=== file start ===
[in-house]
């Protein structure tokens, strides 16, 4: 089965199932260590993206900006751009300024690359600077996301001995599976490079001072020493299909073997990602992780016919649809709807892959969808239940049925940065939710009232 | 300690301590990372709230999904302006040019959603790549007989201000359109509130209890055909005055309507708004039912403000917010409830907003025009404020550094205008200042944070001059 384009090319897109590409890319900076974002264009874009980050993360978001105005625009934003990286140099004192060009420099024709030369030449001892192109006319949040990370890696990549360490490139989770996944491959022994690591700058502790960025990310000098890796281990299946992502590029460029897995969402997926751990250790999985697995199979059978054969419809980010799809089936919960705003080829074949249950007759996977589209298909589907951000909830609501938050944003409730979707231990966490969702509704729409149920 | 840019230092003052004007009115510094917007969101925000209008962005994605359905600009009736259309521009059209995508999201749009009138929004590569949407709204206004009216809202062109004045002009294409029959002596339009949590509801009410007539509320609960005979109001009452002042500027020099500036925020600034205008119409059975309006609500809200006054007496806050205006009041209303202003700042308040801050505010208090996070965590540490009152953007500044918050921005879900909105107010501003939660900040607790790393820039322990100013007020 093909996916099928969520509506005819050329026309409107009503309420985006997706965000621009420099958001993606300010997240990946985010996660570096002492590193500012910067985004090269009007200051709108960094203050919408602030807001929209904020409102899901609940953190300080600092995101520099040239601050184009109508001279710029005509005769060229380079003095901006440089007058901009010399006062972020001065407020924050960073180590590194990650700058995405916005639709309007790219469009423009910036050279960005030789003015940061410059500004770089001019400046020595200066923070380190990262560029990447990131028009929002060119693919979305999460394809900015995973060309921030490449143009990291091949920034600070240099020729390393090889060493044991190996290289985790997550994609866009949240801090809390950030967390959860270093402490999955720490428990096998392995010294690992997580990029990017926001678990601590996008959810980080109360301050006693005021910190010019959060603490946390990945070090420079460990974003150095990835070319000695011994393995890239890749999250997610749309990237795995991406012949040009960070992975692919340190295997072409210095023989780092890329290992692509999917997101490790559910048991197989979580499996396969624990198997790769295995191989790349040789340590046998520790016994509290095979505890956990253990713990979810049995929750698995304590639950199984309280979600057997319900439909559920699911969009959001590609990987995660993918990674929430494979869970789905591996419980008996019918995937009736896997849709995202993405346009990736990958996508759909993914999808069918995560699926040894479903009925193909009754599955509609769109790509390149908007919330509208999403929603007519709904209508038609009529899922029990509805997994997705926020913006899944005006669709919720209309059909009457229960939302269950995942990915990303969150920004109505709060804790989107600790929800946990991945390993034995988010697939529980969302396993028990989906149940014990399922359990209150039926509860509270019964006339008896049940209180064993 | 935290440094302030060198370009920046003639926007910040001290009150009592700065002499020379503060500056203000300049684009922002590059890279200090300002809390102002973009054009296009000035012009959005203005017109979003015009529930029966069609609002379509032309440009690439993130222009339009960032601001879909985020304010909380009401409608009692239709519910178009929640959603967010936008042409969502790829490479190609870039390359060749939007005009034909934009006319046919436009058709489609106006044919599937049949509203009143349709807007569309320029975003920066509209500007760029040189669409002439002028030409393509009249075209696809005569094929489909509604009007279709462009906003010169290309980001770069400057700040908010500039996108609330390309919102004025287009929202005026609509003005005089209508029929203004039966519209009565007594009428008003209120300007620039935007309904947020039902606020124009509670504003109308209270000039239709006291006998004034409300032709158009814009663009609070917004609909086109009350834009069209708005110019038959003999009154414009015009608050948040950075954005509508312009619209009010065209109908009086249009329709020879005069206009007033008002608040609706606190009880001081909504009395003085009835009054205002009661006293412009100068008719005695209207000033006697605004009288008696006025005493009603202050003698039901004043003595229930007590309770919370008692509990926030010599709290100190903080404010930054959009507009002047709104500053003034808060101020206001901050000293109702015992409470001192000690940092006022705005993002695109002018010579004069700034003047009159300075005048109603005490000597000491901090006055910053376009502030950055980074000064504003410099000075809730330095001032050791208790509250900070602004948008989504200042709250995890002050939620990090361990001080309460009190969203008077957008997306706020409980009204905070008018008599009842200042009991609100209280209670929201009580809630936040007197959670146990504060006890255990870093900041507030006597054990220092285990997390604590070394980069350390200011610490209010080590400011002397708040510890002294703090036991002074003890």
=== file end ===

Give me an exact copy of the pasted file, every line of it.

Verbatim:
[in-house]
């Protein structure tokens, strides 16, 4: 089965199932260590993206900006751009300024690359600077996301001995599976490079001072020493299909073997990602992780016919649809709807892959969808239940049925940065939710009232 | 300690301590990372709230999904302006040019959603790549007989201000359109509130209890055909005055309507708004039912403000917010409830907003025009404020550094205008200042944070001059 384009090319897109590409890319900076974002264009874009980050993360978001105005625009934003990286140099004192060009420099024709030369030449001892192109006319949040990370890696990549360490490139989770996944491959022994690591700058502790960025990310000098890796281990299946992502590029460029897995969402997926751990250790999985697995199979059978054969419809980010799809089936919960705003080829074949249950007759996977589209298909589907951000909830609501938050944003409730979707231990966490969702509704729409149920 | 840019230092003052004007009115510094917007969101925000209008962005994605359905600009009736259309521009059209995508999201749009009138929004590569949407709204206004009216809202062109004045002009294409029959002596339009949590509801009410007539509320609960005979109001009452002042500027020099500036925020600034205008119409059975309006609500809200006054007496806050205006009041209303202003700042308040801050505010208090996070965590540490009152953007500044918050921005879900909105107010501003939660900040607790790393820039322990100013007020 093909996916099928969520509506005819050329026309409107009503309420985006997706965000621009420099958001993606300010997240990946985010996660570096002492590193500012910067985004090269009007200051709108960094203050919408602030807001929209904020409102899901609940953190300080600092995101520099040239601050184009109508001279710029005509005769060229380079003095901006440089007058901009010399006062972020001065407020924050960073180590590194990650700058995405916005639709309007790219469009423009910036050279960005030789003015940061410059500004770089001019400046020595200066923070380190990262560029990447990131028009929002060119693919979305999460394809900015995973060309921030490449143009990291091949920034600070240099020729390393090889060493044991190996290289985790997550994609866009949240801090809390950030967390959860270093402490999955720490428990096998392995010294690992997580990029990017926001678990601590996008959810980080109360301050006693005021910190010019959060603490946390990945070090420079460990974003150095990835070319000695011994393995890239890749999250997610749309990237795995991406012949040009960070992975692919340190295997072409210095023989780092890329290992692509999917997101490790559910048991197989979580499996396969624990198997790769295995191989790349040789340590046998520790016994509290095979505890956990253990713990979810049995929750698995304590639950199984309280979600057997319900439909559920699911969009959001590609990987995660993918990674929430494979869970789905591996419980008996019918995937009736896997849709995202993405346009990736990958996508759909993914999808069918995560699926040894479903009925193909009754599955509609769109790509390149908007919330509208999403929603007519709904209508038609009529899922029990509805997994997705926020913006899944005006669709919720209309059909009457229960939302269950995942990915990303969150920004109505709060804790989107600790929800946990991945390993034995988010697939529980969302396993028990989906149940014990399922359990209150039926509860509270019964006339008896049940209180064993 | 935290440094302030060198370009920046003639926007910040001290009150009592700065002499020379503060500056203000300049684009922002590059890279200090300002809390102002973009054009296009000035012009959005203005017109979003015009529930029966069609609002379509032309440009690439993130222009339009960032601001879909985020304010909380009401409608009692239709519910178009929640959603967010936008042409969502790829490479190609870039390359060749939007005009034909934009006319046919436009058709489609106006044919599937049949509203009143349709807007569309320029975003920066509209500007760029040189669409002439002028030409393509009249075209696809005569094929489909509604009007279709462009906003010169290309980001770069400057700040908010500039996108609330390309919102004025287009929202005026609509003005005089209508029929203004039966519209009565007594009428008003209120300007620039935007309904947020039902606020124009509670504003109308209270000039239709006291006998004034409300032709158009814009663009609070917004609909086109009350834009069209708005110019038959003999009154414009015009608050948040950075954005509508312009619209009010065209109908009086249009329709020879005069206009007033008002608040609706606190009880001081909504009395003085009835009054205002009661006293412009100068008719005695209207000033006697605004009288008696006025005493009603202050003698039901004043003595229930007590309770919370008692509990926030010599709290100190903080404010930054959009507009002047709104500053003034808060101020206001901050000293109702015992409470001192000690940092006022705005993002695109002018010579004069700034003047009159300075005048109603005490000597000491901090006055910053376009502030950055980074000064504003410099000075809730330095001032050791208790509250900070602004948008989504200042709250995890002050939620990090361990001080309460009190969203008077957008997306706020409980009204905070008018008599009842200042009991609100209280209670929201009580809630936040007197959670146990504060006890255990870093900041507030006597054990220092285990997390604590070394980069350390200011610490209010080590400011002397708040510890002294703090036991002074003890």